President Biden’s new climate-change goals – such as reducing greenhouse gas emissions and reducing the use of fossil fuels – and policies to achieve those goals will fundamentally reshape markets, from agriculture to transportation. New manufacturing technologies – such as biomass, wind, solar, geothermal, and hydroelectric – will sustain the future power demands while simultaneously becoming more competitive and reshape markets and the economy. In addition, achieving these goals, implementing these policies, and commercializing these manufacturing technologies will make U.S. manufacturing firms more competitive the country more sustainable.
From analyzing historical data and understanding past technologies, we have developed insights into what new technologies can achieve decarbonization and increase the global economy. As the global population continues to increase in the next few decades, the amount of energy consumption will increase in proportion, primarily in developing economies, and fossil fuels will be part of the energy portfolio of such countries. In the United States, the national end goal is to achieve aggressive decarbonization while maintaining economic competitiveness. However, several technological issues are hampering attempts to meet that goal.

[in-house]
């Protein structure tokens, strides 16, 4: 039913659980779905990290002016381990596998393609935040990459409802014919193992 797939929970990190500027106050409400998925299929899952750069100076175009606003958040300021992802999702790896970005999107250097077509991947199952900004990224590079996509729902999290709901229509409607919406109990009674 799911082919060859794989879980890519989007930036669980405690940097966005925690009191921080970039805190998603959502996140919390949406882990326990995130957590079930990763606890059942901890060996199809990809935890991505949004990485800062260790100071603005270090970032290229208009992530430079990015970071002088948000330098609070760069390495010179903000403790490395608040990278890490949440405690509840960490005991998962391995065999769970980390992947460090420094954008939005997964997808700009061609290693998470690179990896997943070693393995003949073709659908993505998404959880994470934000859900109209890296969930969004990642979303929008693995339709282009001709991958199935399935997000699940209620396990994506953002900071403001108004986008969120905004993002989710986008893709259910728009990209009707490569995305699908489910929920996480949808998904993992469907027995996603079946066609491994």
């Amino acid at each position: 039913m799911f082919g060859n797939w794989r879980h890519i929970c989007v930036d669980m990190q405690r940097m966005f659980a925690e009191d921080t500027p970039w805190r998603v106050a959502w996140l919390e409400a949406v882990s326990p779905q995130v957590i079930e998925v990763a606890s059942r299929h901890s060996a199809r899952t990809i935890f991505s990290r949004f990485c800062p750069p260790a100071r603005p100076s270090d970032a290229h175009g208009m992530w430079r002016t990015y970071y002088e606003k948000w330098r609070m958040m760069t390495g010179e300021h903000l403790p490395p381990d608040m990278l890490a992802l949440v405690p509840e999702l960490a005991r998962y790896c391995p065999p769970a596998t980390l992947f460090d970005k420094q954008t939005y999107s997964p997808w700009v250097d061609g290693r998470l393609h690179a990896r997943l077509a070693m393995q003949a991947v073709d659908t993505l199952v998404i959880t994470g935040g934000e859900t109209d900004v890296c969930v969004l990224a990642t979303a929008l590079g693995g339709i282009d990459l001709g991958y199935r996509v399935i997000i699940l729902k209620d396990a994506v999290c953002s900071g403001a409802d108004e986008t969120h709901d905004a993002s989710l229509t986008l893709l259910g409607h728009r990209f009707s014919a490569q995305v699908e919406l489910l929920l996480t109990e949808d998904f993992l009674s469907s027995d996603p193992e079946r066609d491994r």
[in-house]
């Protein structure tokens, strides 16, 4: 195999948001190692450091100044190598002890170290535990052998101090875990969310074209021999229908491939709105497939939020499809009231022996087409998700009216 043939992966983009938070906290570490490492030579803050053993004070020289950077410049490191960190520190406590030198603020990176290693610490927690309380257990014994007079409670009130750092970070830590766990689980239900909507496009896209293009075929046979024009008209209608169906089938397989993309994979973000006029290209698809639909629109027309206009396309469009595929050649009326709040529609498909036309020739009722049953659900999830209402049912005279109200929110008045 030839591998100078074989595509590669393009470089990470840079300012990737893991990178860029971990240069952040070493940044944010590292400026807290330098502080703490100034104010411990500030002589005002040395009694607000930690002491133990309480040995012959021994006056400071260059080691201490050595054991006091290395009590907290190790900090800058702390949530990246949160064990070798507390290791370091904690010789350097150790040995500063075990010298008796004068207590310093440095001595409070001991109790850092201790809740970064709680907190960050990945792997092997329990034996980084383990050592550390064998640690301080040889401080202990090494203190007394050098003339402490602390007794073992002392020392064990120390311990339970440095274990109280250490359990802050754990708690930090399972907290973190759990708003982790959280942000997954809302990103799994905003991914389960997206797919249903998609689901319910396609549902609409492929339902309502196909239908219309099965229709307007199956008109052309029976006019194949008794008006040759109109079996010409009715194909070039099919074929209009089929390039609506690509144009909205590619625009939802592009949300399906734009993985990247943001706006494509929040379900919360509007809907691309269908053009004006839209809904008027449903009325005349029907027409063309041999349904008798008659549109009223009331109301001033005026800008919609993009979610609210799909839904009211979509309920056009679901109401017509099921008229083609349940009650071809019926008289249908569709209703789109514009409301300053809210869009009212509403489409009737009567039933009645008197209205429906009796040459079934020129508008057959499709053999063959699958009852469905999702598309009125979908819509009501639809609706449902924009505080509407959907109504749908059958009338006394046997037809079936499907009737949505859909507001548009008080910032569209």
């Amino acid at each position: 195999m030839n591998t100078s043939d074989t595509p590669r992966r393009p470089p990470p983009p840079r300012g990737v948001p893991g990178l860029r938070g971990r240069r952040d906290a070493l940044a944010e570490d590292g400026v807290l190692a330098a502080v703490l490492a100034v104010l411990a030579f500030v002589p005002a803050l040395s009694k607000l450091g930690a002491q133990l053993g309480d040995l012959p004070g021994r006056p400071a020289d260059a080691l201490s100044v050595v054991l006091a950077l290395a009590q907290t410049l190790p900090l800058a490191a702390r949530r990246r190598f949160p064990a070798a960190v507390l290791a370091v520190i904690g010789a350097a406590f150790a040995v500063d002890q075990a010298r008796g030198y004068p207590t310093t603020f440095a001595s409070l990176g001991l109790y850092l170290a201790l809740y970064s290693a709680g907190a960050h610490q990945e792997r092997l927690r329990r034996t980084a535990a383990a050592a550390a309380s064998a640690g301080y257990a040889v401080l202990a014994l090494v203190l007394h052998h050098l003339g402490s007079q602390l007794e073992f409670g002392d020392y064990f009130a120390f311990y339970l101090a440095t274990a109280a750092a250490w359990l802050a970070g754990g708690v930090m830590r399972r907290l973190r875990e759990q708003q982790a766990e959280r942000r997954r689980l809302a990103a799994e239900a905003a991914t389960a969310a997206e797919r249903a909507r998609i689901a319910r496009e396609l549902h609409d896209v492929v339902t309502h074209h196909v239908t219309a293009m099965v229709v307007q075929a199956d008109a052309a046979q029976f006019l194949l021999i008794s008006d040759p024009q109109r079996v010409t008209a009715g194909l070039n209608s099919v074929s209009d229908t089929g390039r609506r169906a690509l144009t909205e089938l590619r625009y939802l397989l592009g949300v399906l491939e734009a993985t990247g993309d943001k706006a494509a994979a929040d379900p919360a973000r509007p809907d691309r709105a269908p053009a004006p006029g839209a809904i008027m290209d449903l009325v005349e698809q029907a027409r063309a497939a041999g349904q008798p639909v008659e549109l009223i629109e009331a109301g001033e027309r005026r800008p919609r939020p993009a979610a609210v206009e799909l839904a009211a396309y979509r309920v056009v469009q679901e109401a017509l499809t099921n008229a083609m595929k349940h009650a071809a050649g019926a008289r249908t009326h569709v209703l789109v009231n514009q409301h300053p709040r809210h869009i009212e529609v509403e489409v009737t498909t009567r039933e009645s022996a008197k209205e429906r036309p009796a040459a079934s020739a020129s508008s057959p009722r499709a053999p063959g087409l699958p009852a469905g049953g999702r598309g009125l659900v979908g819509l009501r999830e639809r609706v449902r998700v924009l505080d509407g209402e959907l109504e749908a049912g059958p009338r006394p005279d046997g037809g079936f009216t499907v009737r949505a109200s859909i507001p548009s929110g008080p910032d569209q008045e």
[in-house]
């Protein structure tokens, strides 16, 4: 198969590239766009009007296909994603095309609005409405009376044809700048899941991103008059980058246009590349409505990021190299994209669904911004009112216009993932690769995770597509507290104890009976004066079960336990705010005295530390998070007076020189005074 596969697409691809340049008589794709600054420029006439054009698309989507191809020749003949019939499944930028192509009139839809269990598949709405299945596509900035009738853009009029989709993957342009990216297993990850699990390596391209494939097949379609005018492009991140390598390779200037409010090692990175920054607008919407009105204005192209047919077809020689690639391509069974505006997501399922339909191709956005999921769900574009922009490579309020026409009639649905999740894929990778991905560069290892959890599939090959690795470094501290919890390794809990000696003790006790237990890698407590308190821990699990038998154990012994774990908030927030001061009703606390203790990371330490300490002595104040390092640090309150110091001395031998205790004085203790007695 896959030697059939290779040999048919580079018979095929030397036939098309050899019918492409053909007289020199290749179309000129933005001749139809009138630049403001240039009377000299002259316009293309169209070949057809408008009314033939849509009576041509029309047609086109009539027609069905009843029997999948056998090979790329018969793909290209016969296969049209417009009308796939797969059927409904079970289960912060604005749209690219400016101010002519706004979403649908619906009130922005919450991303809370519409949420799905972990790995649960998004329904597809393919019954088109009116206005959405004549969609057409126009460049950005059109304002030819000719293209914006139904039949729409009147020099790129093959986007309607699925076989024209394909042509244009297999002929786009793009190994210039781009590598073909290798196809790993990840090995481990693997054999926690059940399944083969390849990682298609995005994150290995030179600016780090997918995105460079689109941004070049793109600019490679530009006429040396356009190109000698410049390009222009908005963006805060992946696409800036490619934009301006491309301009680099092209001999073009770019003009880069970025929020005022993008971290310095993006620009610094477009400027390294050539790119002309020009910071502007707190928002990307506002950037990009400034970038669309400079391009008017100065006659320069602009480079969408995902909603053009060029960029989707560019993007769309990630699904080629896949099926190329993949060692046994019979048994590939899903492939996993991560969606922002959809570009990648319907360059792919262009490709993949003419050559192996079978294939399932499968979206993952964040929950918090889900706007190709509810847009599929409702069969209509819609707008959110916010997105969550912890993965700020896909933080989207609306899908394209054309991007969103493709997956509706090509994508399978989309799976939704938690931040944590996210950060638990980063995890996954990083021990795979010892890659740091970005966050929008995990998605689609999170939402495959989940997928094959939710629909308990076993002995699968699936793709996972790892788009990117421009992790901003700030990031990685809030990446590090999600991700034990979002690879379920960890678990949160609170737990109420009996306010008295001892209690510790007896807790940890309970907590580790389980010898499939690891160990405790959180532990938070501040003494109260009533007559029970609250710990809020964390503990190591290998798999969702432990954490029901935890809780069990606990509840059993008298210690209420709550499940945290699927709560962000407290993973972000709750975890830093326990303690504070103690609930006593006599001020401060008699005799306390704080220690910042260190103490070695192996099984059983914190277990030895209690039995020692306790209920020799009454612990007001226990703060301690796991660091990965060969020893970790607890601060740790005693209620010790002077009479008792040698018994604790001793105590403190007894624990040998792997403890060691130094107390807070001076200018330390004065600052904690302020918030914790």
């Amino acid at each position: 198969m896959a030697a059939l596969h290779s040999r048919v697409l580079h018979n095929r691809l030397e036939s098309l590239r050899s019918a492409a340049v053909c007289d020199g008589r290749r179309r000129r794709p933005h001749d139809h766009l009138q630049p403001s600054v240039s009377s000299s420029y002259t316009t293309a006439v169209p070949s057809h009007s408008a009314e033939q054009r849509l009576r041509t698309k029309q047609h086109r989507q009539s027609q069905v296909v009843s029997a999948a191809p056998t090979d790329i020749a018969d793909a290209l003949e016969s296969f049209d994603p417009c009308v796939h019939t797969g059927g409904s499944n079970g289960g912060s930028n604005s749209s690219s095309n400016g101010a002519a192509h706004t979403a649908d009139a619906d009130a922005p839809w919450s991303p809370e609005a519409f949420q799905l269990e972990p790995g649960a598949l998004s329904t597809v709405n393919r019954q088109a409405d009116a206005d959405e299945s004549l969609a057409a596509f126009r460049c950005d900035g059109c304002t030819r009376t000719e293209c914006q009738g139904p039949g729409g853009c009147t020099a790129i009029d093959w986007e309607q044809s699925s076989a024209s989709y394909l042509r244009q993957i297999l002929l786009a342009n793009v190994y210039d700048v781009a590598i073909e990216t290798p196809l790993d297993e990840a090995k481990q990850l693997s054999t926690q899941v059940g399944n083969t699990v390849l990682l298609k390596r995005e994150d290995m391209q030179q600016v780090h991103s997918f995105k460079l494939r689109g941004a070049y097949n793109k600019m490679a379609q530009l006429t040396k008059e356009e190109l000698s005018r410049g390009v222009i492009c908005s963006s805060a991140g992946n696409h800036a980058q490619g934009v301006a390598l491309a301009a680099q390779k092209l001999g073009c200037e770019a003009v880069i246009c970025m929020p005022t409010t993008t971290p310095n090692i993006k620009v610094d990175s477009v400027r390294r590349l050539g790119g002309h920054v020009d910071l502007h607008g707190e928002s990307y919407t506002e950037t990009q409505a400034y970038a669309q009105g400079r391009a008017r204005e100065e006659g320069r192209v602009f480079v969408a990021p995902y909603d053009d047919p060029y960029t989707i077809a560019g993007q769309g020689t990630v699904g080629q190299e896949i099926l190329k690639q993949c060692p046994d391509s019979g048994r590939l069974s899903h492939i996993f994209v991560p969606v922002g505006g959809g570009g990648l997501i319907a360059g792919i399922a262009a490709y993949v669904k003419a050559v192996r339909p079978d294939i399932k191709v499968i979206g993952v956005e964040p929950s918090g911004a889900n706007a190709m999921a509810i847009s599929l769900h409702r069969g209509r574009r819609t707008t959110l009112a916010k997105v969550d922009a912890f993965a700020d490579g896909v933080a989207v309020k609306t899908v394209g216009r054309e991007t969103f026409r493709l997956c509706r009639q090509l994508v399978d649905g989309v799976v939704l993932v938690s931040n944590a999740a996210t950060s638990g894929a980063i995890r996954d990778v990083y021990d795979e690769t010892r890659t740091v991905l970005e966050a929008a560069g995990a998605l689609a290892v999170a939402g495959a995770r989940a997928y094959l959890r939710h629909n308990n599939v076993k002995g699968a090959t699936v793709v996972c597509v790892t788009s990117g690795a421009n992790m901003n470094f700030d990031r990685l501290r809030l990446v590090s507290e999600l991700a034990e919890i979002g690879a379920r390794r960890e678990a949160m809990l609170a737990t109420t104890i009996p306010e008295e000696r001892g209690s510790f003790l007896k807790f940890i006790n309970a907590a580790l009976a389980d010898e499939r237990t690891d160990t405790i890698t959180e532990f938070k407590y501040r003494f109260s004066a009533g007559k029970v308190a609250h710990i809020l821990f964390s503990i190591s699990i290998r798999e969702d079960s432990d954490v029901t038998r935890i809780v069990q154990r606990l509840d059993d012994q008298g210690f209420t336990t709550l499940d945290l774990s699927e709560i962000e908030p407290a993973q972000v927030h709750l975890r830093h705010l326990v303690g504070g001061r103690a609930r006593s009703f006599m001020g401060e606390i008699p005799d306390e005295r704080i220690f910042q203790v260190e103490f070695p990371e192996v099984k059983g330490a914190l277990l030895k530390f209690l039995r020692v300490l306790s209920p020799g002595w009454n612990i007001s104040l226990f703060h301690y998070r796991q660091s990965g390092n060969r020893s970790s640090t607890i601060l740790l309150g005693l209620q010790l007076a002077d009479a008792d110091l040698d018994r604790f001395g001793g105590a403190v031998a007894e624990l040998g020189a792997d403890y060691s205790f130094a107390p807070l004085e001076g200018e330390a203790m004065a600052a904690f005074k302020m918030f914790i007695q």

There are two technological issues which require particular attention. First, the contribution of the national, renewable, power network is not increasing quickly enough.
Meeting decarbonization goals will require an advanced power system.
Second, meeting decarbonization goals will require an advanced power system. That system must 1) provide new energy capabilities for more sophisticated consumers and 2) create and distribute power from renewable sources like biomass. The scientific research foundations, and the advanced manufacturing strategies for developing, distributing, and maintaining such a power system do not exist today. Let’s look at some challenges causing this situation.